The Druze live throughout the mountains of Lebanon, but also in two large villages on Mt. Carmel and in the Golan. As a result, there is a strong Druze presence in Haifa and the north – more so than in the rest of the country. We are lucky to have that unique cultural detail associated with our city because the Druze religion is mysterious to outsiders and it has been interesting to learn a little bit about the culture.. The Druze are known for their hospitality and their loyalty to their country. Typically, Arab-Israelis are not required to serve in the military, but the Israeli Druze insist on serving in the IDF. Male elders are recognizable by impressive mustaches, but most of the younger Druze are assimilated in their dress.

Our gateway to the culture has been food, of course – the gateway to most cultures. We’ve mentioned saj a couple of times before, but finally have a chance to illustrate it in detail here. Every saj stand that we’ve seen, whether in a Druze restaurant, a roadside stand, or in the mall on Friday mornings is run by an elderly Druze woman. They are recognizable by their white head scarves and black dress.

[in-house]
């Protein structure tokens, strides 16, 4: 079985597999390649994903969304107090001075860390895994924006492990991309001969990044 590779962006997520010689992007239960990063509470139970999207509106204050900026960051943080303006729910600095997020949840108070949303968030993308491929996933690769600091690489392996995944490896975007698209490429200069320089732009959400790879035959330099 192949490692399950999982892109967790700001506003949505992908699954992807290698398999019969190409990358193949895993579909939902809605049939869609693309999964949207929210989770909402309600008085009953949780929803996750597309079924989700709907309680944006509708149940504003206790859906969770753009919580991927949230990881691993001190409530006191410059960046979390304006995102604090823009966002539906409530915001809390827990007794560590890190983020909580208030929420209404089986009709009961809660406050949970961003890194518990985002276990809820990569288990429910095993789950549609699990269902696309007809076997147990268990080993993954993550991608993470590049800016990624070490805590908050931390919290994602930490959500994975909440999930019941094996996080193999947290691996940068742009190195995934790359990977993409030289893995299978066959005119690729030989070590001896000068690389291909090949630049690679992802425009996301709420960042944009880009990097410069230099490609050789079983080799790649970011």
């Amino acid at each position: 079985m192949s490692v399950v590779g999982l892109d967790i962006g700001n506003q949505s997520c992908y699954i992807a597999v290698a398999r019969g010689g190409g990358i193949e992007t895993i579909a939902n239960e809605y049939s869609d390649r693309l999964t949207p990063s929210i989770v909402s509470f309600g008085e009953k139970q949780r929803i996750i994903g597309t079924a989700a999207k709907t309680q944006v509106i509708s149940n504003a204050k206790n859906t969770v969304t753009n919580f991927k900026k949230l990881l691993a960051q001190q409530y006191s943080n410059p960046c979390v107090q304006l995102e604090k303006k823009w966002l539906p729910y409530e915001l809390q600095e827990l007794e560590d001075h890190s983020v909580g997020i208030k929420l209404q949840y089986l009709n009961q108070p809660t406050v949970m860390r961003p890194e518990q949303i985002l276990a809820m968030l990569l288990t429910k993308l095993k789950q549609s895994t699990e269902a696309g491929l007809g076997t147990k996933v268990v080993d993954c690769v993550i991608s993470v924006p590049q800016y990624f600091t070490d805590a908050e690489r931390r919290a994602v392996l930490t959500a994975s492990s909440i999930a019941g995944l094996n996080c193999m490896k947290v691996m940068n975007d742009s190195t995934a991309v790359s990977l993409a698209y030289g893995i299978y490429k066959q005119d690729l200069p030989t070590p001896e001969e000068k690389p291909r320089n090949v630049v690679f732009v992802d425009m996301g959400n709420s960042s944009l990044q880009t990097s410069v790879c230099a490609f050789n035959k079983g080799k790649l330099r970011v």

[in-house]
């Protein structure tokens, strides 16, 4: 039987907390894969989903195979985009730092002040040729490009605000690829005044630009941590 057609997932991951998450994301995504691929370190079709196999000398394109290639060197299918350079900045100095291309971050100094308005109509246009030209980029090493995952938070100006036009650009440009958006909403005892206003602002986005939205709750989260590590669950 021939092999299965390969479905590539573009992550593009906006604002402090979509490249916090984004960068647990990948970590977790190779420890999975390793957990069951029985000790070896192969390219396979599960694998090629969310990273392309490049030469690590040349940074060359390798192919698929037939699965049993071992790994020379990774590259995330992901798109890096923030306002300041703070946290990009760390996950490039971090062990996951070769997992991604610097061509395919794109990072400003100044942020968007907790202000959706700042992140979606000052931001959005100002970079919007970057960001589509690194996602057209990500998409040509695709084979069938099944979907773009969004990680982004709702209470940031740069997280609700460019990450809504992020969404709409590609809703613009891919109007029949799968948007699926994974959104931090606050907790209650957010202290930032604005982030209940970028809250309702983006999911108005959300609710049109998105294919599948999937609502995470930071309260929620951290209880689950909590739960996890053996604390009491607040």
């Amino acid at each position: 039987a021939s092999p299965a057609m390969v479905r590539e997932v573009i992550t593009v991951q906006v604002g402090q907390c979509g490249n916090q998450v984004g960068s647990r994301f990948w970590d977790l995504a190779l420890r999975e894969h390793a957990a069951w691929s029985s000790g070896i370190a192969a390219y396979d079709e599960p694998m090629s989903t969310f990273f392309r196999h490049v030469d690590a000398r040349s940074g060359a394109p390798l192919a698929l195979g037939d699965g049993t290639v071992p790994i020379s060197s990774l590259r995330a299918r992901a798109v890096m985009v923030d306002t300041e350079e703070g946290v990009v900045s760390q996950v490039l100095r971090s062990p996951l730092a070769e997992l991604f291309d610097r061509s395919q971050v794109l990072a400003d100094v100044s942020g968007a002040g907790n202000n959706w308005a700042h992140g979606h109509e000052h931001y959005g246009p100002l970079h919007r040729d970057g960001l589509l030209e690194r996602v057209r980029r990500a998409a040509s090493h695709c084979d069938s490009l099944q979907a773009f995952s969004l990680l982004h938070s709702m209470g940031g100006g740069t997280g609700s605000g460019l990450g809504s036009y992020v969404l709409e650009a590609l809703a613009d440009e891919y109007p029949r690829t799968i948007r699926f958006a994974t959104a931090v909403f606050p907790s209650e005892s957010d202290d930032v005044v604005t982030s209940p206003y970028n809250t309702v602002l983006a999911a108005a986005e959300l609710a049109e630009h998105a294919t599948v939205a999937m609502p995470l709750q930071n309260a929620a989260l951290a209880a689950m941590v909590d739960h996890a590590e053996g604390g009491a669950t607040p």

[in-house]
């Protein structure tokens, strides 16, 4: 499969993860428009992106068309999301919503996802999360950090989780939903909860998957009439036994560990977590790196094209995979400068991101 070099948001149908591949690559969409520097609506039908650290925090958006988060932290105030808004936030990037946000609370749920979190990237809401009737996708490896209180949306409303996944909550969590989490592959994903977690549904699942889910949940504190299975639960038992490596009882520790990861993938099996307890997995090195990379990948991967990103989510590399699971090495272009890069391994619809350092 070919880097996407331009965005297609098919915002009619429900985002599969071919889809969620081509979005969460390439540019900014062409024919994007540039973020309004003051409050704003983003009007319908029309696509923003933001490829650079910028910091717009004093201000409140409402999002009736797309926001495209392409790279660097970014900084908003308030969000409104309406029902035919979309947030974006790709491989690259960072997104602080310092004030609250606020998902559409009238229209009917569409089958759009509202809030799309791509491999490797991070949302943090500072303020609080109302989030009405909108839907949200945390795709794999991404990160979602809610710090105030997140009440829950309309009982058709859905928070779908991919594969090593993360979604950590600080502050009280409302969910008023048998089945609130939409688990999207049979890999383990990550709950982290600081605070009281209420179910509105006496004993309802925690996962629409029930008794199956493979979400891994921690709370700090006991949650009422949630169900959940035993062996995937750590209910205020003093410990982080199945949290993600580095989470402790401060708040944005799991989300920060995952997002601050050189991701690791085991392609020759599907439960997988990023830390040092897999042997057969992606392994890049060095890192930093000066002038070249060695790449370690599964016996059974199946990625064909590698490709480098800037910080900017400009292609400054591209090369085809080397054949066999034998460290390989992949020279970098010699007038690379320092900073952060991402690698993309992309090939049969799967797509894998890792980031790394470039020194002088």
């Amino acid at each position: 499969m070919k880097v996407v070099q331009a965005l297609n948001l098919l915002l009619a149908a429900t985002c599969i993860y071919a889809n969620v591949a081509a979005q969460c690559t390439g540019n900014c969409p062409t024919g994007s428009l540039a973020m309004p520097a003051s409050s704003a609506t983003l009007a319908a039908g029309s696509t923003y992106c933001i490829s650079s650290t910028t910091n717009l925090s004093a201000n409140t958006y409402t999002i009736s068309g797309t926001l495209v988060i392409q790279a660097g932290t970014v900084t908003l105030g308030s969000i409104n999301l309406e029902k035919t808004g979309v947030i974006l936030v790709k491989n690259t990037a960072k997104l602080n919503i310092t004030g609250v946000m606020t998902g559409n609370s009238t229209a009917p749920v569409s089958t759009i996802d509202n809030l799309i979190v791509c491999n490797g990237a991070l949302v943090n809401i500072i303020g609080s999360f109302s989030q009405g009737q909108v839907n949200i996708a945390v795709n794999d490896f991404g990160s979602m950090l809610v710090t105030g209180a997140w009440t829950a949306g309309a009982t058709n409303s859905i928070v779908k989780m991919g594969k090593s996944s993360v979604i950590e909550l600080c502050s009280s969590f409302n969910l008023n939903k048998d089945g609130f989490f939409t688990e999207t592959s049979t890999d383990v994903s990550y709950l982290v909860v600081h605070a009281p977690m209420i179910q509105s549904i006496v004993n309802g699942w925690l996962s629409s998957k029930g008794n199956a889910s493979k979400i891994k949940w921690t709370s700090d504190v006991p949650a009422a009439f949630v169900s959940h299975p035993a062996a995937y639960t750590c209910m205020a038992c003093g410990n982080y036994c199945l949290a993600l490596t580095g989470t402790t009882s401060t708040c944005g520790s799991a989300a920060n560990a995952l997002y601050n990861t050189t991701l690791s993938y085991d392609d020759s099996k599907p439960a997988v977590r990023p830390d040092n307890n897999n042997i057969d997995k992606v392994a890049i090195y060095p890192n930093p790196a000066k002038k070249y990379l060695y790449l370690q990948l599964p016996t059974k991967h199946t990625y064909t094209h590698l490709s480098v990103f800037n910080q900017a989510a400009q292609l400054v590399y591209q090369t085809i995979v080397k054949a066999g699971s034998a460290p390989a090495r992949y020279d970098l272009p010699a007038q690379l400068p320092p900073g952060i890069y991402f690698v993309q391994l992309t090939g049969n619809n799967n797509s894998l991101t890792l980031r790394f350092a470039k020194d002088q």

stretching & tossing the dough

putting it on the stove with the help of a flat cushion to avoid burns

the dough bubbles impressively

the finished project (pre-filling)

When the saj done, it is folded in half, filled either savory, with labneh, olive oil & za’atar or tabouleh, or sweet with chocolate spread, and then folded again to contain the filling.